Title: The Seven-Per-Cent Solution
Country: UK, USA
Language: English, German, French
Genre: Adventure, Crime, Drama
Director: Herbert Ross
Screenplay: Nicholas Meyer based on his own novel
Music: John Addison
Cinematography: Oswald Morris
A jovial pastiche whisking away Victorian duo Holmes and Watson (Williamson and Duvall) to the Continent where they meets Dr. Sigmund Freud (Arkin), Herbert Ross’ THE SEVEN-PER-CENT SOLUTION is a bizarre hybrid which can be divided into two, the first half concerns how Holmes is lured to Vienna, so that his inveterate cocaine addiction can be treated by Freud’s hypnosis therapy, when he passes the cold turkey, together, the trio will solve an abduction mystery about Lola Devereaux (Redgrave, exotically fragile) in the second half, which doesn’t require as much brain cell as brawn and fencing skills.
Tinged in a stonewashed palette, this period adventure takes the plunge to delineate Sherlock Holmes as an antsy motormouth haplessly subjected to of his jones, fanatically fixates on his erstwhile tutor Prof. Moriarty (Olivier), and names him as his nemesis (a subconscious reason will only be elicited by Freud near the coda). While sustaining Holmes’ intelligent astuteness (it is always beneficent to be washed over by his far-fetched trademark deduction, as if there is only one foolproof interpretation of everything under his preternatural faculty of observation), Nicol Williamson’s portrayal has something very endearingly human, like his sincere respect to his sidekick Watson, which is uncontaminated by the air of cynicism and detachment (emanated from Benedict Cumber and Robert Downey Jr.) in latter-day iterations.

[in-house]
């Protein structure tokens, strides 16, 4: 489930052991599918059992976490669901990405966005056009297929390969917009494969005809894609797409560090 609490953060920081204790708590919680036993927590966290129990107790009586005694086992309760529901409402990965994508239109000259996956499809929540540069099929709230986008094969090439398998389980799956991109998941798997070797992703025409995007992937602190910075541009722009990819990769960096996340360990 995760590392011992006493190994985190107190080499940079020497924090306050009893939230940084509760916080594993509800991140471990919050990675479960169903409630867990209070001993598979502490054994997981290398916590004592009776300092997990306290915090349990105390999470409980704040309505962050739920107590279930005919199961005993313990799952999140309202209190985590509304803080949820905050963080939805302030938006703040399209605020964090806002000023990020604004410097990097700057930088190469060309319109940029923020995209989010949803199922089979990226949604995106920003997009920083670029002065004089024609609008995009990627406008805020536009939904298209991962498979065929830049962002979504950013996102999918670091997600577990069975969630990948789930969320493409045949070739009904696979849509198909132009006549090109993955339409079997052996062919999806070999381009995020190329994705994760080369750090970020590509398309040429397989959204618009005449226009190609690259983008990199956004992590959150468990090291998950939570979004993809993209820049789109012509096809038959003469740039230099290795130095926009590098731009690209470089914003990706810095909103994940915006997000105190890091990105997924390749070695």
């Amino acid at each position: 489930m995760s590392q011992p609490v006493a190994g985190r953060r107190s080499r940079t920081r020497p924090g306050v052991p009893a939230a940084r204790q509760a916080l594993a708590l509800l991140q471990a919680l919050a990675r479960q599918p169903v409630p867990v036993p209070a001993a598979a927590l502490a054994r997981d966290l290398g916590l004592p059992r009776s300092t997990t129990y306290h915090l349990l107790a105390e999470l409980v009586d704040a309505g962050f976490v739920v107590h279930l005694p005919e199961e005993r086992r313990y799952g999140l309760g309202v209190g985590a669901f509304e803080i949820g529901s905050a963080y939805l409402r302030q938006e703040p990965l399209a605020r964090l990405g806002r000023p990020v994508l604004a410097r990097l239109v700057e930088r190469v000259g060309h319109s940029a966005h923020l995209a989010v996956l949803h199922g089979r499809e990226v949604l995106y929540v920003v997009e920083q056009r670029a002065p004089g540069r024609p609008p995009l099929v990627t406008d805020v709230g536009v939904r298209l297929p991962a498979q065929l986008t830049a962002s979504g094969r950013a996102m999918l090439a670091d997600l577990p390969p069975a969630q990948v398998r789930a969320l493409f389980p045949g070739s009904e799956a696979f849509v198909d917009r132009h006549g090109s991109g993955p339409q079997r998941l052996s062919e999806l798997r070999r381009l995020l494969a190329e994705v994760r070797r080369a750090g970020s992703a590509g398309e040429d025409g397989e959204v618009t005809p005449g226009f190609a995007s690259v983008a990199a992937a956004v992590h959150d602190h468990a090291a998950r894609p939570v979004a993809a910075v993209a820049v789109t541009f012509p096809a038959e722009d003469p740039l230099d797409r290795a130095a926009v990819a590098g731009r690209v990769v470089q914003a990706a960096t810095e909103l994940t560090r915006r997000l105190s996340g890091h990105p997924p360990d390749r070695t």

Robert Duvall’s Watson is hindered by both his limpness in action and slowness in penseé, also not helped by his wavering British accent, meanwhile, Alan Arkin gives an unfeignedly poised, mellow impression as someone who can really challenge Holmes in the aspect of wits and hold an upper hand in the puzzle-solving situation, not to mention Arkin oozes sex appeal in his mustachioed suaveness.
An above-average fluff that toys with the idea of psychologizing Sherlock Holmes’ mentation by the vanguard in that field, only gives up half way to a more entertaining escapade. Visually Ross shows up his facility in the detective’s nightmarish withdrawal process where shaky, erratic shots are mingled with ominous imagined memento mori, and particularly stirring in a child’s low-light staircase ascending, tantalizing a past trauma that can take down our beloved sleuth from the lofty pedestal, or just almost.
referential entries: Nicholas Meyer’s TIME AFTER TIME (1979, 6.0/10), Thom Eberhardt’s WITHOUT A CLUE (1988, 5.3/10)